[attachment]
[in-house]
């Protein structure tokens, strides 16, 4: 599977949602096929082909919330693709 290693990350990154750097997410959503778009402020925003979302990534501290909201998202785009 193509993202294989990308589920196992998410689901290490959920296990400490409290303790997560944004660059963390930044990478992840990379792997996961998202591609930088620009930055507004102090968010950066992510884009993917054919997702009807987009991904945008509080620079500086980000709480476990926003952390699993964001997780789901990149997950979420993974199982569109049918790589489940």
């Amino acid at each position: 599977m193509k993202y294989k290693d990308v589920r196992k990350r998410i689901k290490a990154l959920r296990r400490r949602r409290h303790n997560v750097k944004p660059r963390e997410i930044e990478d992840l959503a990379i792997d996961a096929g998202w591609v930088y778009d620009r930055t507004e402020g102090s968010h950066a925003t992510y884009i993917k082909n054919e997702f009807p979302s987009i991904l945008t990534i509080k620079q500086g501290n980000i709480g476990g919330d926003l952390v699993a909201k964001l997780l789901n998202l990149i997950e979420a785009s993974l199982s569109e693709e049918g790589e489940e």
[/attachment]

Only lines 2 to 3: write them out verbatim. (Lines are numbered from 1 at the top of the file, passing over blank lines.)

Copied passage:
């Protein structure tokens, strides 16, 4: 599977949602096929082909919330693709 290693990350990154750097997410959503778009402020925003979302990534501290909201998202785009 193509993202294989990308589920196992998410689901290490959920296990400490409290303790997560944004660059963390930044990478992840990379792997996961998202591609930088620009930055507004102090968010950066992510884009993917054919997702009807987009991904945008509080620079500086980000709480476990926003952390699993964001997780789901990149997950979420993974199982569109049918790589489940």
């Amino acid at each position: 599977m193509k993202y294989k290693d990308v589920r196992k990350r998410i689901k290490a990154l959920r296990r400490r949602r409290h303790n997560v750097k944004p660059r963390e997410i930044e990478d992840l959503a990379i792997d996961a096929g998202w591609v930088y778009d620009r930055t507004e402020g102090s968010h950066a925003t992510y884009i993917k082909n054919e997702f009807p979302s987009i991904l945008t990534i509080k620079q500086g501290n980000i709480g476990g919330d926003l952390v699993a909201k964001l997780l789901n998202l990149i997950e979420a785009s993974l199982s569109e693709e049918g790589e489940e």